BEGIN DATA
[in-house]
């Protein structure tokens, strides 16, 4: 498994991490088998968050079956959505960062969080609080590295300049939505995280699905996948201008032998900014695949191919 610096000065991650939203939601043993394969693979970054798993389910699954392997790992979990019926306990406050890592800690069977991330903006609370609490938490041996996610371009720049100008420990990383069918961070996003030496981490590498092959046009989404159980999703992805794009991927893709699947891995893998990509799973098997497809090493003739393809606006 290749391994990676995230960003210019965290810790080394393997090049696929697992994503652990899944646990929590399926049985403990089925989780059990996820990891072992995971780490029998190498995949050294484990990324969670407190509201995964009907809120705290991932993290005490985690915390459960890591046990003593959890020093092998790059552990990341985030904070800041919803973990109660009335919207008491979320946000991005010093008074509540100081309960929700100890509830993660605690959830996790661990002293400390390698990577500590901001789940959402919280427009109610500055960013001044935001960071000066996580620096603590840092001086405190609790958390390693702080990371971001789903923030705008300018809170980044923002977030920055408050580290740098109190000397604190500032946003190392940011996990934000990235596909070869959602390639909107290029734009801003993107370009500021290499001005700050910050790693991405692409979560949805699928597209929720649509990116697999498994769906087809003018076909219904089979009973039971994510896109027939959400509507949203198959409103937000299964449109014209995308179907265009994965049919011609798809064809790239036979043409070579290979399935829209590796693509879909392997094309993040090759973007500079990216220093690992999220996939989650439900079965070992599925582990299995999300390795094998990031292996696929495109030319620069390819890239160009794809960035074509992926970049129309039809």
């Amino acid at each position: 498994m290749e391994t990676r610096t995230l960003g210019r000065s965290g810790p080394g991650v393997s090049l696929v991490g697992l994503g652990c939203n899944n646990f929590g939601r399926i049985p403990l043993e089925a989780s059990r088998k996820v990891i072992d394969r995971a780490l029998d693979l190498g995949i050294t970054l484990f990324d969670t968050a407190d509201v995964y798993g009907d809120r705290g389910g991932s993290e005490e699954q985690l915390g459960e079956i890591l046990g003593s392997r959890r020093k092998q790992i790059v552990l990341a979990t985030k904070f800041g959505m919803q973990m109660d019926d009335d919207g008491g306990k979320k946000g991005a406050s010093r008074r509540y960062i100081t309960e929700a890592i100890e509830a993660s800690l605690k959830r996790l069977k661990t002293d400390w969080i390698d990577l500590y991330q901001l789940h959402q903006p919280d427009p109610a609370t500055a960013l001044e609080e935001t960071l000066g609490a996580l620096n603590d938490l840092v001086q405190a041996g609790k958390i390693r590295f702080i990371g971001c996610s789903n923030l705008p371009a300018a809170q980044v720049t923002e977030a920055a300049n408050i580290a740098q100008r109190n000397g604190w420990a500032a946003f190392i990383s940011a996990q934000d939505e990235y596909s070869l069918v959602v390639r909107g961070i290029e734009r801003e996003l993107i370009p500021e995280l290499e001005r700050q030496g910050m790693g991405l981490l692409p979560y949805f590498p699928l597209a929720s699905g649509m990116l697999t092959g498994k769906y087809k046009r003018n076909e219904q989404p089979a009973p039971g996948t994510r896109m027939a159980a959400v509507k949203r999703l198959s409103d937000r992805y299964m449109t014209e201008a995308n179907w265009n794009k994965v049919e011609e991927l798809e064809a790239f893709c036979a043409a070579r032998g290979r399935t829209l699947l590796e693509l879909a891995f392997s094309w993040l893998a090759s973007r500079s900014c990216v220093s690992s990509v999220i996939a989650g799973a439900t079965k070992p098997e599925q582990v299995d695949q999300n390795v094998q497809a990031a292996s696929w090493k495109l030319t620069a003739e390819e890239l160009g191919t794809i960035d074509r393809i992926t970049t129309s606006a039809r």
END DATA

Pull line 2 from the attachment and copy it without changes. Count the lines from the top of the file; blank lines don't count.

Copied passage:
């Protein structure tokens, strides 16, 4: 498994991490088998968050079956959505960062969080609080590295300049939505995280699905996948201008032998900014695949191919 610096000065991650939203939601043993394969693979970054798993389910699954392997790992979990019926306990406050890592800690069977991330903006609370609490938490041996996610371009720049100008420990990383069918961070996003030496981490590498092959046009989404159980999703992805794009991927893709699947891995893998990509799973098997497809090493003739393809606006 290749391994990676995230960003210019965290810790080394393997090049696929697992994503652990899944646990929590399926049985403990089925989780059990996820990891072992995971780490029998190498995949050294484990990324969670407190509201995964009907809120705290991932993290005490985690915390459960890591046990003593959890020093092998790059552990990341985030904070800041919803973990109660009335919207008491979320946000991005010093008074509540100081309960929700100890509830993660605690959830996790661990002293400390390698990577500590901001789940959402919280427009109610500055960013001044935001960071000066996580620096603590840092001086405190609790958390390693702080990371971001789903923030705008300018809170980044923002977030920055408050580290740098109190000397604190500032946003190392940011996990934000990235596909070869959602390639909107290029734009801003993107370009500021290499001005700050910050790693991405692409979560949805699928597209929720649509990116697999498994769906087809003018076909219904089979009973039971994510896109027939959400509507949203198959409103937000299964449109014209995308179907265009994965049919011609798809064809790239036979043409070579290979399935829209590796693509879909392997094309993040090759973007500079990216220093690992999220996939989650439900079965070992599925582990299995999300390795094998990031292996696929495109030319620069390819890239160009794809960035074509992926970049129309039809």